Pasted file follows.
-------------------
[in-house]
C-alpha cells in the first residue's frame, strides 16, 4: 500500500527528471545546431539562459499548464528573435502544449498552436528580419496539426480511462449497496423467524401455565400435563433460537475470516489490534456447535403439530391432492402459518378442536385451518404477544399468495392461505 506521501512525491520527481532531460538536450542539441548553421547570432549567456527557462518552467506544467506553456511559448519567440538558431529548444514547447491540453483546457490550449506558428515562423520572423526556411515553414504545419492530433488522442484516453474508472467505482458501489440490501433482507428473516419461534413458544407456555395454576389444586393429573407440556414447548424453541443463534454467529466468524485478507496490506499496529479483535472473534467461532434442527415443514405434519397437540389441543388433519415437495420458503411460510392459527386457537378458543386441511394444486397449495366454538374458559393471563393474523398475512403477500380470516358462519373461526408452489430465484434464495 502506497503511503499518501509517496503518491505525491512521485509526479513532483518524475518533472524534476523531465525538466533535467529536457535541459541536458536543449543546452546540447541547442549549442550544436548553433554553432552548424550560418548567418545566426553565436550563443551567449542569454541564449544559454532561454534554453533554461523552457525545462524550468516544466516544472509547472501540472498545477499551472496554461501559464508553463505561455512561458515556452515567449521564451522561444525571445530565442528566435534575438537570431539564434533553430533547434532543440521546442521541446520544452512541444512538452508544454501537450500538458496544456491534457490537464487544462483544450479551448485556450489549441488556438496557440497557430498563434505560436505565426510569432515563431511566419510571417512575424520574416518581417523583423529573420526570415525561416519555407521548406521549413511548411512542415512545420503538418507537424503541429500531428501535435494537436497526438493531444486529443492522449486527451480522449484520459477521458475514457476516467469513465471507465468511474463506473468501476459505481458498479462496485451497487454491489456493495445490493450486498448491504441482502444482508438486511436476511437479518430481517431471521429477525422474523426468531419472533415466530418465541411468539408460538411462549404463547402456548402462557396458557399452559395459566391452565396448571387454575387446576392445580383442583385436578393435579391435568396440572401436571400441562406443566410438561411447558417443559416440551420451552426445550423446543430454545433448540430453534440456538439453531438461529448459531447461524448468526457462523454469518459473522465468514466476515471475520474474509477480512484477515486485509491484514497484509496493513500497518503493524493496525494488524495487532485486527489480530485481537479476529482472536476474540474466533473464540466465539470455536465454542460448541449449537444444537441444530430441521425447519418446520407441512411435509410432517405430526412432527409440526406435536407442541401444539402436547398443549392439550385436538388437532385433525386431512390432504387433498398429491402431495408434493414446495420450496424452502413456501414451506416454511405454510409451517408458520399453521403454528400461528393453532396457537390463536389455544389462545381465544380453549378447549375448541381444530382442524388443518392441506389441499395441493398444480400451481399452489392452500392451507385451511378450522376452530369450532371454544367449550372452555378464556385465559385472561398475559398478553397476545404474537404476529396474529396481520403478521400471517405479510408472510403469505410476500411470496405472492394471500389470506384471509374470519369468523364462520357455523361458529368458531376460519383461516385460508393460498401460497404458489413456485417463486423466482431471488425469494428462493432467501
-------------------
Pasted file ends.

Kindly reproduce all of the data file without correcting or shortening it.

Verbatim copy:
[in-house]
C-alpha cells in the first residue's frame, strides 16, 4: 500500500527528471545546431539562459499548464528573435502544449498552436528580419496539426480511462449497496423467524401455565400435563433460537475470516489490534456447535403439530391432492402459518378442536385451518404477544399468495392461505 506521501512525491520527481532531460538536450542539441548553421547570432549567456527557462518552467506544467506553456511559448519567440538558431529548444514547447491540453483546457490550449506558428515562423520572423526556411515553414504545419492530433488522442484516453474508472467505482458501489440490501433482507428473516419461534413458544407456555395454576389444586393429573407440556414447548424453541443463534454467529466468524485478507496490506499496529479483535472473534467461532434442527415443514405434519397437540389441543388433519415437495420458503411460510392459527386457537378458543386441511394444486397449495366454538374458559393471563393474523398475512403477500380470516358462519373461526408452489430465484434464495 502506497503511503499518501509517496503518491505525491512521485509526479513532483518524475518533472524534476523531465525538466533535467529536457535541459541536458536543449543546452546540447541547442549549442550544436548553433554553432552548424550560418548567418545566426553565436550563443551567449542569454541564449544559454532561454534554453533554461523552457525545462524550468516544466516544472509547472501540472498545477499551472496554461501559464508553463505561455512561458515556452515567449521564451522561444525571445530565442528566435534575438537570431539564434533553430533547434532543440521546442521541446520544452512541444512538452508544454501537450500538458496544456491534457490537464487544462483544450479551448485556450489549441488556438496557440497557430498563434505560436505565426510569432515563431511566419510571417512575424520574416518581417523583423529573420526570415525561416519555407521548406521549413511548411512542415512545420503538418507537424503541429500531428501535435494537436497526438493531444486529443492522449486527451480522449484520459477521458475514457476516467469513465471507465468511474463506473468501476459505481458498479462496485451497487454491489456493495445490493450486498448491504441482502444482508438486511436476511437479518430481517431471521429477525422474523426468531419472533415466530418465541411468539408460538411462549404463547402456548402462557396458557399452559395459566391452565396448571387454575387446576392445580383442583385436578393435579391435568396440572401436571400441562406443566410438561411447558417443559416440551420451552426445550423446543430454545433448540430453534440456538439453531438461529448459531447461524448468526457462523454469518459473522465468514466476515471475520474474509477480512484477515486485509491484514497484509496493513500497518503493524493496525494488524495487532485486527489480530485481537479476529482472536476474540474466533473464540466465539470455536465454542460448541449449537444444537441444530430441521425447519418446520407441512411435509410432517405430526412432527409440526406435536407442541401444539402436547398443549392439550385436538388437532385433525386431512390432504387433498398429491402431495408434493414446495420450496424452502413456501414451506416454511405454510409451517408458520399453521403454528400461528393453532396457537390463536389455544389462545381465544380453549378447549375448541381444530382442524388443518392441506389441499395441493398444480400451481399452489392452500392451507385451511378450522376452530369450532371454544367449550372452555378464556385465559385472561398475559398478553397476545404474537404476529396474529396481520403478521400471517405479510408472510403469505410476500411470496405472492394471500389470506384471509374470519369468523364462520357455523361458529368458531376460519383461516385460508393460498401460497404458489413456485417463486423466482431471488425469494428462493432467501